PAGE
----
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Publication numberUS5296943 A
Publication typeGrant
Application numberUS 07/814,025
Publication dateMar 22, 1994
Filing dateDec 26, 1991
Priority dateDec 26, 1991
Fee statusLapsed
Publication number07814025, 814025, US 5296943 A, US 5296943A, US-A-5296943, US5296943 A, US5296943A
InventorsGrant D. Goebel, Norman C. Discher, Collin M. Campbell
Original AssigneeEastman Kodak Company
Export CitationBiBTeX, EndNote, RefMan
External Links: USPTO, USPTO Assignment, Espacenet
Multi-path electronic camera assembly
US 5296943 A
Abstract
An apparatus, such as an electronic scanning camera, for use in conjunction with an electrophotographic reproduction device, such as a copier, recorder or printer, is provided for making reproductions of images from at least two separate and distinct image informational light paths. The light projected or reflected, from said paths, is received by an appropriate lens system, of the electronic scanning camera, for directing the light to a common image pickup member, such as a charge-coupled device. A pivotal mirror located within the electronic scanning camera has a first position removed from at least a first path. In a second position, the mirror is pivoted such that image light transmitted along a path, other than the first path, is directed, by reflection from the mirror, to the charge-coupled device. In this second position, the back of the mirror blocks light, thereby preventing light transmitted from all but the path which the mirror is reflecting, from impacting on the charge-coupled device.
Images(4)
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Claims(13)
We claim:
1. An electronic scanning camera adapted to receive light images along two distinct optical paths, said camera comprising:
a multiportion housing,
at least two lens elements retained in said housing adapted to focus the received light images,
a common image pick-up device mounted to the housing for receiving the focused light images and converting said light images into machine readable electronic signals, and
a movable optical element contained within the housing and having a first position removed from said optical paths so as to neither direct nor block said light images and a second position in said optical paths, said movable optical element being adapted in its second position to direct the light images received from one lens element to the common image pick-up device while blocking light images received from an other of said lens elements from impacting on the common image pick-up device.
2. The electronic scanning camera of claim 1 wherein the electronic scanning camera is completely enclosed.
3. The electronic scanning camera of claim 1 wherein the movable optical element includes an arm extending outside the housing for moving the movable optical element within the housing.
4. The electronic scanning camera of claim 3 wherein the housing includes:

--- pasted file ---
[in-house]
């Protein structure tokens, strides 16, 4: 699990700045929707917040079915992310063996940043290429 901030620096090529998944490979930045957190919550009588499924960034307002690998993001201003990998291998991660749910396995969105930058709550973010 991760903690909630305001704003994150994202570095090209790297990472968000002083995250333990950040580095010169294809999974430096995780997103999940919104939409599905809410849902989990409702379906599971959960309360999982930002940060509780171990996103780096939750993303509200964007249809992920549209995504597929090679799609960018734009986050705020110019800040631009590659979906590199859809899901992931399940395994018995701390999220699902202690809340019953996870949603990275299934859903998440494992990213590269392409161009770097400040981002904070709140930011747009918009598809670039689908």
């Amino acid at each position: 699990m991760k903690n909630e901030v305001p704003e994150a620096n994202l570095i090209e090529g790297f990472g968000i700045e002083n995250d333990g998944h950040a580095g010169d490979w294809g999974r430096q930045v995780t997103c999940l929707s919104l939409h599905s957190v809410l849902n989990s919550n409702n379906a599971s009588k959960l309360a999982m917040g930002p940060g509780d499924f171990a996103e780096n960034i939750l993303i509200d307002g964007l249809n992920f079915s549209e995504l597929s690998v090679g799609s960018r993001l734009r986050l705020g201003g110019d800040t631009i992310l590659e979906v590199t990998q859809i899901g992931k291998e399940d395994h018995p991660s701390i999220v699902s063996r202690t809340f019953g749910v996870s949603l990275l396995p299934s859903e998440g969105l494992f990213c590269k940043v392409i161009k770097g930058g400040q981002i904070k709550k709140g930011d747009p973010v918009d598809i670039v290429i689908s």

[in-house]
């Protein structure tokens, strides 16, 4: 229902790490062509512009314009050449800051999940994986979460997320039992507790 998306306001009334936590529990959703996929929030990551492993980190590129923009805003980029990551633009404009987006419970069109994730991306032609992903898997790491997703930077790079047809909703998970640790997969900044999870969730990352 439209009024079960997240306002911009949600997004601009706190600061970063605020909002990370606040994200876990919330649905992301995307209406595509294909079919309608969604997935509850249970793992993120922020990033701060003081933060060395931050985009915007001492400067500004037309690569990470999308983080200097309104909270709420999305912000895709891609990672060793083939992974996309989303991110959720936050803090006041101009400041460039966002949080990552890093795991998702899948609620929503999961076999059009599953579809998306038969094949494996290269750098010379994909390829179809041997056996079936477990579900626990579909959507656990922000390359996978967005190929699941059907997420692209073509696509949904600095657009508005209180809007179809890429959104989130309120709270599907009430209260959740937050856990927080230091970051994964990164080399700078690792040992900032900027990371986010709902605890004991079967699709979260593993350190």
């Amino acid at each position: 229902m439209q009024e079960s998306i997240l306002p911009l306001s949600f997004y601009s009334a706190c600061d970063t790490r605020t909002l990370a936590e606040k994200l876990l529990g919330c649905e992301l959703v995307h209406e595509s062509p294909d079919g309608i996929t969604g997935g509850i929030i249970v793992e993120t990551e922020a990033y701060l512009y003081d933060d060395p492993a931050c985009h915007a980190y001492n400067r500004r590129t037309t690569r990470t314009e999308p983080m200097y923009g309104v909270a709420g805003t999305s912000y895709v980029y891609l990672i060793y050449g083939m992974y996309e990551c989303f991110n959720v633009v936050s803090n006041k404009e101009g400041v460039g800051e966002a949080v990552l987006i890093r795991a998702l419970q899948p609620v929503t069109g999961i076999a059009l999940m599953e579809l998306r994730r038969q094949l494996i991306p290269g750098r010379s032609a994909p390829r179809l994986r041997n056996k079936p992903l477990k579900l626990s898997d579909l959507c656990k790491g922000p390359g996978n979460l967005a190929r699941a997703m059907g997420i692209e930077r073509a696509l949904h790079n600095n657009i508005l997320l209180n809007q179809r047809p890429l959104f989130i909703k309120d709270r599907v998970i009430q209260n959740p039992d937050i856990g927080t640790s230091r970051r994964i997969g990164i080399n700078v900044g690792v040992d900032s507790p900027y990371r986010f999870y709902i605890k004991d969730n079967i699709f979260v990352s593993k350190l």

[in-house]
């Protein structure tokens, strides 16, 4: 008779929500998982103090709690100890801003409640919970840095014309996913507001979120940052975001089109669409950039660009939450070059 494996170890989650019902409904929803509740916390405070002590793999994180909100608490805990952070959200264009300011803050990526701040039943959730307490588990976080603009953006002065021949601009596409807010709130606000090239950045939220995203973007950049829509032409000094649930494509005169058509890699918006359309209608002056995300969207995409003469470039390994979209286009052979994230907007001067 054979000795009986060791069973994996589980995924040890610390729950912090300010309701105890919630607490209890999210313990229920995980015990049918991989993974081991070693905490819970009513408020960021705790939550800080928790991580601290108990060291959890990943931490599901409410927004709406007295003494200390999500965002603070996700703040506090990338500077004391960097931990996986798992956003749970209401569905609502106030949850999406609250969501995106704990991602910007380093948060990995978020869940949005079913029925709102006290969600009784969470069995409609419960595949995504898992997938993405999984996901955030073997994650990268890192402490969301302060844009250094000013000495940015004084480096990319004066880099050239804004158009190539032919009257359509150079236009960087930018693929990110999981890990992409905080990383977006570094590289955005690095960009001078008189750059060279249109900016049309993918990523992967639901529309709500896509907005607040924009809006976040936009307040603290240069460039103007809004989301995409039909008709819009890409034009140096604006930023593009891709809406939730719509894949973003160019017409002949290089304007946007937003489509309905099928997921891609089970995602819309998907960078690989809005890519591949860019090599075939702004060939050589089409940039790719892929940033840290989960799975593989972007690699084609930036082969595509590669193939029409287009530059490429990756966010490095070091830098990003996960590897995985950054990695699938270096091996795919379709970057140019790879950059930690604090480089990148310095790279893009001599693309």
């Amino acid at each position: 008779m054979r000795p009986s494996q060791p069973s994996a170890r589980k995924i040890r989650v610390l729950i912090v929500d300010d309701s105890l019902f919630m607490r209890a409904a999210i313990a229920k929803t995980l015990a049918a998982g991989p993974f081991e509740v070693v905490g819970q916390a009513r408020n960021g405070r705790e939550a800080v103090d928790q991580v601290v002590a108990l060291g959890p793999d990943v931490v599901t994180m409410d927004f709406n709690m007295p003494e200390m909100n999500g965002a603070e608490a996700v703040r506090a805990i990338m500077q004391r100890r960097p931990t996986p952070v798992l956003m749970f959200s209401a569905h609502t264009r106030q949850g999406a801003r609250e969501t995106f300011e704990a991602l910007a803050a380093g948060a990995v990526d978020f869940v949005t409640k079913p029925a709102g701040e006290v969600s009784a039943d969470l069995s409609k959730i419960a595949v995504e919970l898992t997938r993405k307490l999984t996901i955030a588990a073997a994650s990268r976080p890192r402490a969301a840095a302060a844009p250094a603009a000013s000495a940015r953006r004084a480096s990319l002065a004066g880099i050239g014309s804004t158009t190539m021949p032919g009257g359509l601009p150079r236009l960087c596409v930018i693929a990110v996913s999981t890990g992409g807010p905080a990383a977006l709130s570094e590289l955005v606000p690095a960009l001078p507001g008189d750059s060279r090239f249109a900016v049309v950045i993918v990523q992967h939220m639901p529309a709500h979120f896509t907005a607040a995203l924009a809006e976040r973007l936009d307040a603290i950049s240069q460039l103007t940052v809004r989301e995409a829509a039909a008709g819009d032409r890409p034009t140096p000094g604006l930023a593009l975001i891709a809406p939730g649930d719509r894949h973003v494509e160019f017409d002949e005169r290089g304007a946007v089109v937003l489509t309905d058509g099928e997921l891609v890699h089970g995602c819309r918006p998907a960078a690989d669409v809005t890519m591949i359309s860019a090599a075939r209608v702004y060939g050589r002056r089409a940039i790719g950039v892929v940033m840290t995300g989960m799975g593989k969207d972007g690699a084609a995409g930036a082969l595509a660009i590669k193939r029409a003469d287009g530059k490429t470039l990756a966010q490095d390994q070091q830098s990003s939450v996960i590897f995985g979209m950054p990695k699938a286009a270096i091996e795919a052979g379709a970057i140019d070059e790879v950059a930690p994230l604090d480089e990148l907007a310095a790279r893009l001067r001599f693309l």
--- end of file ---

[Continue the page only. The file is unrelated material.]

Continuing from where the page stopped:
walls defining an opening; and
a shaft in said opening and adapted to support the walls of said opening, the arm of the movable optical element pivots about said shaft for effecting movement to the movable optical element within the housing.
5. The electronic scanning camera of claim 4 wherein the arm of the movable optical element includes a boot secured to the arm and the housing for completely covering the opening defined by walls.
6. The electronic scanning camera of claim 3 wherein the housing includes an opening for retaining said one lens element, which retained lens element completely fills said opening.
7. The electronic scanning camera of claim 3 wherein the housing includes an opening for retaining said other lens element, which retained lens element completely fills said opening.
8. The electronic scanning camera of claim 3 wherein the camera comprises:
a mounting means for mounting the electronic scanning camera; and
an opening in the housing covered by the mounting means and the uncommon image pick-up device.
9. The electronic scanning camera of claim 3 wherein the camera comprises:
a mounting means for mounting the electronic scanning camera which includes an opening for allowing light images to impact upon the common pick-up device.
10. The electronic scanning camera of claim 9 wherein the opening in the mounting means is completely covered by the common pick-up device.
11. The electronic scanning camera of claim 1 wherein the movable optical element includes a mirror mounted to a non-reflective backing means.
12. The electronic scanning camera of claim 1 wherein the two distinct optical paths between the lens elements and the common image pick-up device are enclosed by the housing, said housing includes two openings, a first opening to retain said one lens element, said one lens element completely filling said first opening, and a second opening to retain said other lens element, said other lens element completely filling said second opening.
13. An electronic scanning camera adapted to receive light images along two distinct optical paths, said camera comprising:
a multiportion housing;
at least two stationary lens elements retained in said housing adapted to focus the received light images;
a common image pick-up device mounted to the housing for receiving the focused light images and converting said light images into machine readable electronic signals; and